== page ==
A color OLED can include a metal cathode with a negative charge, an electron transport layer, organic material, a hole transport layer, and an anode with a positive charge. Each pixel of a color OLED may be divided into red, green, and blue sub-pixels. When a controller (e.g., display circuitry) applies an electric current to a particular pixel, the current passes through the organic material causing the material to emit light. By adjusting the intensity of the electric current in each red, green, and blue sub-pixel, specific colors and gradients can be created.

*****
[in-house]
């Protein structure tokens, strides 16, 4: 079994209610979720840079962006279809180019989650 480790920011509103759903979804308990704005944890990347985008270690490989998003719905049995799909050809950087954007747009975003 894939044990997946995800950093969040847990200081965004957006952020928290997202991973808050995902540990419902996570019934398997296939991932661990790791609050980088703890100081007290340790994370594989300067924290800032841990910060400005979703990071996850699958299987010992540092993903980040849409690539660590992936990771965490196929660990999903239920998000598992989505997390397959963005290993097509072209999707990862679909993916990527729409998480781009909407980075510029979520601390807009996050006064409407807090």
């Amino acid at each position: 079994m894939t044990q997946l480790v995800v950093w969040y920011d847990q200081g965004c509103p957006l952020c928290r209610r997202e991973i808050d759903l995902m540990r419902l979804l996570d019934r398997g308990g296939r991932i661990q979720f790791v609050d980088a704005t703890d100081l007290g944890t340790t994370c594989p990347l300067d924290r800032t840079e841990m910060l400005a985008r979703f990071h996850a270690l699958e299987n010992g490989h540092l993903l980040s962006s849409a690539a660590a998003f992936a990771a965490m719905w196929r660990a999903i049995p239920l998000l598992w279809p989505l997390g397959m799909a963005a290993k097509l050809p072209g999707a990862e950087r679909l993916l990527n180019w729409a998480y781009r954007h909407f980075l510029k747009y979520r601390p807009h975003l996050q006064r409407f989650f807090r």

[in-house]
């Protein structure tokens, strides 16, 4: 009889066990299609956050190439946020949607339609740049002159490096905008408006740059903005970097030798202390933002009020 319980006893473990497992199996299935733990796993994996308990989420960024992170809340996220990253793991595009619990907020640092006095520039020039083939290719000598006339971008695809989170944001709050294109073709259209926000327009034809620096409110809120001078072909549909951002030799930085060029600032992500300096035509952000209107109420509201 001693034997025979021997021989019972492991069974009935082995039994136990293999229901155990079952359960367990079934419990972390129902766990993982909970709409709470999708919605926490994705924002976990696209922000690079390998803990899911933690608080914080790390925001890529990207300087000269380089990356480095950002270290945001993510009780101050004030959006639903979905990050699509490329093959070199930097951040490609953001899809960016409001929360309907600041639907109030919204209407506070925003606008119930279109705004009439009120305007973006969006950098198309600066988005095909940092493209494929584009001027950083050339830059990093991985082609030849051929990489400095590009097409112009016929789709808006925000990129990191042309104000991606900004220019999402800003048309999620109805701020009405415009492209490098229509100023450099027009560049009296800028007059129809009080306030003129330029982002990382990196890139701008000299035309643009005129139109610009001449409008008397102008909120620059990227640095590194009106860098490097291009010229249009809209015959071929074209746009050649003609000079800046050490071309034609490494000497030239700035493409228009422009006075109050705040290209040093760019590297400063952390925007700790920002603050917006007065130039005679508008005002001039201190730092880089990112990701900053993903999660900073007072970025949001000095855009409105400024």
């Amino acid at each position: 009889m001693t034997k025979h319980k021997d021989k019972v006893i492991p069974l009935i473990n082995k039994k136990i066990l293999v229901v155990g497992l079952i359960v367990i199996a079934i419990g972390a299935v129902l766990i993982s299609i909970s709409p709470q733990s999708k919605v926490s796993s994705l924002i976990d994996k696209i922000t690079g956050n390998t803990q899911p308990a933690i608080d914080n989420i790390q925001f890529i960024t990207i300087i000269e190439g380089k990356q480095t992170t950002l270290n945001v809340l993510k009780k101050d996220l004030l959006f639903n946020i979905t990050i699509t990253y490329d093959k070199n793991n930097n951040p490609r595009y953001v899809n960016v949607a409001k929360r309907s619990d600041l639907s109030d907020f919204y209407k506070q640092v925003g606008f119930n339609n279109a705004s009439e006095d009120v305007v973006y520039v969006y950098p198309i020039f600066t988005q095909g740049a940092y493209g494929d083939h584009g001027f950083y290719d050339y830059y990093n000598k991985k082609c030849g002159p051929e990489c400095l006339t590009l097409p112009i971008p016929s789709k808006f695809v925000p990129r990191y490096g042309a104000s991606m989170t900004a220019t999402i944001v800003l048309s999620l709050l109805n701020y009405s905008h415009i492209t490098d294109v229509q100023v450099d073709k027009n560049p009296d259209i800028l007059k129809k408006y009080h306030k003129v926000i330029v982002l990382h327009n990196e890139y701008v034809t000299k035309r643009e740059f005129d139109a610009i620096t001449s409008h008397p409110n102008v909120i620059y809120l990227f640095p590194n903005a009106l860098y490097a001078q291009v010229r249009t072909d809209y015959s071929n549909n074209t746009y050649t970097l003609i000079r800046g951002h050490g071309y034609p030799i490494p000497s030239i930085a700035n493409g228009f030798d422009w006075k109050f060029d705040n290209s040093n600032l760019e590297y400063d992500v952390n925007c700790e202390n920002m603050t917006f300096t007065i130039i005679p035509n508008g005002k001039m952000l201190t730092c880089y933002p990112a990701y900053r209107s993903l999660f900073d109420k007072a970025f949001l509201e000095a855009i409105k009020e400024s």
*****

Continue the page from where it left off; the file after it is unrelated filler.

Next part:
As an example, a mini-display may be a character display and/or a graphic (or graphics) display. A mini-display may be relatively thin (e.g., a few millimeters to about 1 cm) can be self-illuminated, variable brightness (e.g., consider multi-step brightness) can include one or more of a serial and/or parallel microprocessor (MPU) interface, can include one or more of SPI, I2C, parallel, etc., interfaces, etc. As an example, circuitry of a display may include a font table.